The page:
When counselling, aim for balance. Offer commmendations for development and things being done well, along with suggestions and recommendations for improvement. Build confidence in colleagues.

It is saddening that schools are increasingly regarded and defined as being ‘businesses’. This places emphasis on  management and detracts from the human aspect of what they should be about. Children.

Life tends to be all about us an individuals wanting to get on, make progress and be recognised for the contributions we make to the educational profession.  Ambition is important. So too, is recognising the contributions of others and rejoicing in their successes. It seems that the urge to make individual indelible impressions can cause us to look inward. We need to look outward, recognising and rejoicing in what our superordinates, peers and subordinates are achieving. Part of this should be our desire to contact and congratulate them on their successes and c ontributions. 

Envy and jealously are traits that too often manifest themselves within the human character. As educators we need to be above that, genuinely appreciating what others are contributing to education, the noblest of all professions.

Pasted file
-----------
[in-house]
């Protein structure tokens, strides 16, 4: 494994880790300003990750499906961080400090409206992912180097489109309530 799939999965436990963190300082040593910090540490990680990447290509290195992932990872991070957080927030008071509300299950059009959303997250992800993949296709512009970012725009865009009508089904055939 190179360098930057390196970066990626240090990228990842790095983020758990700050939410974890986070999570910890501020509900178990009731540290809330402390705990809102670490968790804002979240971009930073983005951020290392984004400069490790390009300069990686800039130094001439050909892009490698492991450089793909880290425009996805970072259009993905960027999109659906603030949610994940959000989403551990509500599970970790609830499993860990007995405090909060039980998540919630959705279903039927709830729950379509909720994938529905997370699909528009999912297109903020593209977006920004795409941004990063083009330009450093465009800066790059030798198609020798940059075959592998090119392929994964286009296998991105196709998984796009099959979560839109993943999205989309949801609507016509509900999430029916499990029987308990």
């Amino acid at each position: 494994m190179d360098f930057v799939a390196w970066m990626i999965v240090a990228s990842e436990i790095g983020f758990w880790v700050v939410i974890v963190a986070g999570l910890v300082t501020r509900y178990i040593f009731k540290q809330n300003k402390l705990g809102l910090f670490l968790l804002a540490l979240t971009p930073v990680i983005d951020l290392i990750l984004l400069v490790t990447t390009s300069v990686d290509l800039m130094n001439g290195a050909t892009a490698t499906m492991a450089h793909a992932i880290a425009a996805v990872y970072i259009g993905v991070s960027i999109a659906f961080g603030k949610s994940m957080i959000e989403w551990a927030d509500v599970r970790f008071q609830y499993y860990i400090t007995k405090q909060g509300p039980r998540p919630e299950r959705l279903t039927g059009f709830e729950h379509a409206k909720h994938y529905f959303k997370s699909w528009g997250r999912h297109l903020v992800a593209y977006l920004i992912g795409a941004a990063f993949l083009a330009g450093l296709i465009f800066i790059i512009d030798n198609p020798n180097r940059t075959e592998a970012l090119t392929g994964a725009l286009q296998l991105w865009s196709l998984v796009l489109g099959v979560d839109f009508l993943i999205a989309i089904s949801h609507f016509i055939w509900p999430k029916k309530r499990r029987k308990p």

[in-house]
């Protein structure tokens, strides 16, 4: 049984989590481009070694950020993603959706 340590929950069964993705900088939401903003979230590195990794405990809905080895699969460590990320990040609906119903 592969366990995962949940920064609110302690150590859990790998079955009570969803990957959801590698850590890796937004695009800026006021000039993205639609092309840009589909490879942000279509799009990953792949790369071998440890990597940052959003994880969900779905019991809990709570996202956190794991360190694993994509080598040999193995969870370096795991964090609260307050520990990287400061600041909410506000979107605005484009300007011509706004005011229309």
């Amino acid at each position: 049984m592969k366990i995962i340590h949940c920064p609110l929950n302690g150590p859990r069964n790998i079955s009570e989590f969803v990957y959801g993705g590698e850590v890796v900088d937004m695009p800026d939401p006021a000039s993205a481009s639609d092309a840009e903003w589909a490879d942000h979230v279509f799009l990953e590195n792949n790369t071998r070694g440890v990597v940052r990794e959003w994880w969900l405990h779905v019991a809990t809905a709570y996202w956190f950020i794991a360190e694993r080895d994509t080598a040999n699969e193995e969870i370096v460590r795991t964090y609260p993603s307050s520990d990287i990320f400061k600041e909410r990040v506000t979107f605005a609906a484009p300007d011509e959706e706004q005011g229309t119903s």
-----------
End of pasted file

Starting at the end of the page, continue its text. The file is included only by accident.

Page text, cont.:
We need to consider bouquets and brickbats in ratio terms. When counselling  with staff and when working with others on terms of staff development, it is easy to offer ‘recommendations’ for improvement. Sometimes the tone  which goes with the recommendation is very opoff-puutting. It is easy to be harsh and critical. When working with colleagues, the CRC method is invaluable.

CRC suggests we offer commendation, recommendation and commendation. The suggested ratio is three commendations to each recommendation. Offer compliment as well as advice. This is not to suggested that recommendations should be sugar coated. However, they need to be palatable, not indigestible.

Building our organisational teams is about appreciation as well as advice for needed improvements. Like most things in life, counselling and staff development should be a question of balance.

Good leaders need to have a wide lens. They need to be on their organisation’s balcony looking down upon and seeing those who keep things ticking. They need to be aware of relationships, both formal and informal. Overview is important.